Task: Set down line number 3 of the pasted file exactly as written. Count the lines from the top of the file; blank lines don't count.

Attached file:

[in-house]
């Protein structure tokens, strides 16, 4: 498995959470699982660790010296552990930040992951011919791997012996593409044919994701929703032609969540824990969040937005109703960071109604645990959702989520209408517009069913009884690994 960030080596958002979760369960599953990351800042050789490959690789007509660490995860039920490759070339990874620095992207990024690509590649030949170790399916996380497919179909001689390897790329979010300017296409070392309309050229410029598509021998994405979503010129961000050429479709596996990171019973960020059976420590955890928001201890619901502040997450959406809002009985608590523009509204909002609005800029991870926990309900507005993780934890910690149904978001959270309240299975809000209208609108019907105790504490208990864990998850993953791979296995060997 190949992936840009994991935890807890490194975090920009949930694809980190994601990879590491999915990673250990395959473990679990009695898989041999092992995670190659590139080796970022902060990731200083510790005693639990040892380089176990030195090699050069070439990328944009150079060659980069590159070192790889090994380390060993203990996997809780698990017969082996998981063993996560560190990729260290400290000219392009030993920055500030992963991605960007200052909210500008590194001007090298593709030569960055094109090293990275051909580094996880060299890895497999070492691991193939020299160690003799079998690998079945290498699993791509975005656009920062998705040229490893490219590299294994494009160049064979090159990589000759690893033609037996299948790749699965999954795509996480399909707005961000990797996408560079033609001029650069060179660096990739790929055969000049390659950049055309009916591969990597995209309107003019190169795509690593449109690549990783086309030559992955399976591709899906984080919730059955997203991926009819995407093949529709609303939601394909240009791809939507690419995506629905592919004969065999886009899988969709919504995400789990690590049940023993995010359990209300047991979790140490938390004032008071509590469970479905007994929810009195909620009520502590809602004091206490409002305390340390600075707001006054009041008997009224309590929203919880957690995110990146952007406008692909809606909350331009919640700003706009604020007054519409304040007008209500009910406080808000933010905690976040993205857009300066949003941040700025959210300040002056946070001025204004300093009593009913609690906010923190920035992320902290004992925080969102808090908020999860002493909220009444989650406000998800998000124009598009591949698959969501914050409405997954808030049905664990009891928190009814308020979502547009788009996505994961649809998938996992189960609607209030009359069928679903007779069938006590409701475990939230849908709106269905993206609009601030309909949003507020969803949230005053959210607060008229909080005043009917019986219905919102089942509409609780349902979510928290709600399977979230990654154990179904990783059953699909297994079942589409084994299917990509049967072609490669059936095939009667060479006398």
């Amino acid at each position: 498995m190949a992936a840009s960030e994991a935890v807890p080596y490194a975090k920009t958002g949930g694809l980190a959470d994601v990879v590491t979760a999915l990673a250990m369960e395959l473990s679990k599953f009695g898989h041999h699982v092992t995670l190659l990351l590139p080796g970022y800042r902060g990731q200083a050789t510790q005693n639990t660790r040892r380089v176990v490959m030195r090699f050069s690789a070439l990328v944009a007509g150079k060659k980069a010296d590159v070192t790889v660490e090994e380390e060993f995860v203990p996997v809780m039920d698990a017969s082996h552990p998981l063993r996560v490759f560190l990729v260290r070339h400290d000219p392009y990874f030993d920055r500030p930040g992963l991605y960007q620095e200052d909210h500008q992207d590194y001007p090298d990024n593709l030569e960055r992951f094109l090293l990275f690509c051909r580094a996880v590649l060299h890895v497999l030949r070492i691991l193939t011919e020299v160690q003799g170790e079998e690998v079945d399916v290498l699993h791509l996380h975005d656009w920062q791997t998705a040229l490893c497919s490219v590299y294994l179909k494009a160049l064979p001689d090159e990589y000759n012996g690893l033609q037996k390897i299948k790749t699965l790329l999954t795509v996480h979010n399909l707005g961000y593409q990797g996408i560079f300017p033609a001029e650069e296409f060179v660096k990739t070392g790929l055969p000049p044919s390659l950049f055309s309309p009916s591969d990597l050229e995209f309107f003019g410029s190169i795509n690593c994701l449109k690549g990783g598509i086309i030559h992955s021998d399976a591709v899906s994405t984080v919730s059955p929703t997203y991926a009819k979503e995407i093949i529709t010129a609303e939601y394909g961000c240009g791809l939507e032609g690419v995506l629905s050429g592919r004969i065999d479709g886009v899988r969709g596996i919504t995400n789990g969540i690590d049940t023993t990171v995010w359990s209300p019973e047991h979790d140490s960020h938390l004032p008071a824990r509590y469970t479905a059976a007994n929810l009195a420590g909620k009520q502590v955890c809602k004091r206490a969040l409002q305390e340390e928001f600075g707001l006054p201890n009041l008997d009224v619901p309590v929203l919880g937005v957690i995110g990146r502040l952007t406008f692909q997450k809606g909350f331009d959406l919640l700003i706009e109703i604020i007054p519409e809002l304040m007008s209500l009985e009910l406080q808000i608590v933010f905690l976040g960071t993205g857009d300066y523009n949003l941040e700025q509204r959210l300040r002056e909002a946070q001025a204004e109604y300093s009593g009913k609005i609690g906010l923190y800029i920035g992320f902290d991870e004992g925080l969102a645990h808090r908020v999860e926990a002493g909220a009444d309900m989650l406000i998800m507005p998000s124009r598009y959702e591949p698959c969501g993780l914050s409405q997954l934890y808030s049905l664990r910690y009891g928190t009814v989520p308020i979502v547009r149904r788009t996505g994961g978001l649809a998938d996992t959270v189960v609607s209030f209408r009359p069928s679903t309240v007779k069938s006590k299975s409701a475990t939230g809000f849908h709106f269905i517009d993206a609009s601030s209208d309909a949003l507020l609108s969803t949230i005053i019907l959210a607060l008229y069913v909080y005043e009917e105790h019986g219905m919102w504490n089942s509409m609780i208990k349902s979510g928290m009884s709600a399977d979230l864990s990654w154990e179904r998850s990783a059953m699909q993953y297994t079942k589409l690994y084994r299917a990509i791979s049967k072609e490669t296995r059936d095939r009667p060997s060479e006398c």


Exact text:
């Amino acid at each position: 498995m190949a992936a840009s960030e994991a935890v807890p080596y490194a975090k920009t958002g949930g694809l980190a959470d994601v990879v590491t979760a999915l990673a250990m369960e395959l473990s679990k599953f009695g898989h041999h699982v092992t995670l190659l990351l590139p080796g970022y800042r902060g990731q200083a050789t510790q005693n639990t660790r040892r380089v176990v490959m030195r090699f050069s690789a070439l990328v944009a007509g150079k060659k980069a010296d590159v070192t790889v660490e090994e380390e060993f995860v203990p996997v809780m039920d698990a017969s082996h552990p998981l063993r996560v490759f560190l990729v260290r070339h400290d000219p392009y990874f030993d920055r500030p930040g992963l991605y960007q620095e200052d909210h500008q992207d590194y001007p090298d990024n593709l030569e960055r992951f094109l090293l990275f690509c051909r580094a996880v590649l060299h890895v497999l030949r070492i691991l193939t011919e020299v160690q003799g170790e079998e690998v079945d399916v290498l699993h791509l996380h975005d656009w920062q791997t998705a040229l490893c497919s490219v590299y294994l179909k494009a160049l064979p001689d090159e990589y000759n012996g690893l033609q037996k390897i299948k790749t699965l790329l999954t795509v996480h979010n399909l707005g961000y593409q990797g996408i560079f300017p033609a001029e650069e296409f060179v660096k990739t070392g790929l055969p000049p044919s390659l950049f055309s309309p009916s591969d990597l050229e995209f309107f003019g410029s190169i795509n690593c994701l449109k690549g990783g598509i086309i030559h992955s021998d399976a591709v899906s994405t984080v919730s059955p929703t997203y991926a009819k979503e995407i093949i529709t010129a609303e939601y394909g961000c240009g791809l939507e032609g690419v995506l629905s050429g592919r004969i065999d479709g886009v899988r969709g596996i919504t995400n789990g969540i690590d049940t023993t990171v995010w359990s209300p019973e047991h979790d140490s960020h938390l004032p008071a824990r509590y469970t479905a059976a007994n929810l009195a420590g909620k009520q502590v955890c809602k004091r206490a969040l409002q305390e340390e928001f600075g707001l006054p201890n009041l008997d009224v619901p309590v929203l919880g937005v957690i995110g990146r502040l952007t406008f692909q997450k809606g909350f331009d959406l919640l700003i706009e109703i604020i007054p519409e809002l304040m007008s209500l009985e009910l406080q808000i608590v933010f905690l976040g960071t993205g857009d300066y523009n949003l941040e700025q509204r959210l300040r002056e909002a946070q001025a204004e109604y300093s009593g009913k609005i609690g906010l923190y800029i920035g992320f902290d991870e004992g925080l969102a645990h808090r908020v999860e926990a002493g909220a009444d309900m989650l406000i998800m507005p998000s124009r598009y959702e591949p698959c969501g993780l914050s409405q997954l934890y808030s049905l664990r910690y009891g928190t009814v989520p308020i979502v547009r149904r788009t996505g994961g978001l649809a998938d996992t959270v189960v609607s209030f209408r009359p069928s679903t309240v007779k069938s006590k299975s409701a475990t939230g809000f849908h709106f269905i517009d993206a609009s601030s209208d309909a949003l507020l609108s969803t949230i005053i019907l959210a607060l008229y069913v909080y005043e009917e105790h019986g219905m919102w504490n089942s509409m609780i208990k349902s979510g928290m009884s709600a399977d979230l864990s990654w154990e179904r998850s990783a059953m699909q993953y297994t079942k589409l690994y084994r299917a990509i791979s049967k072609e490669t296995r059936d095939r009667p060997s060479e006398c």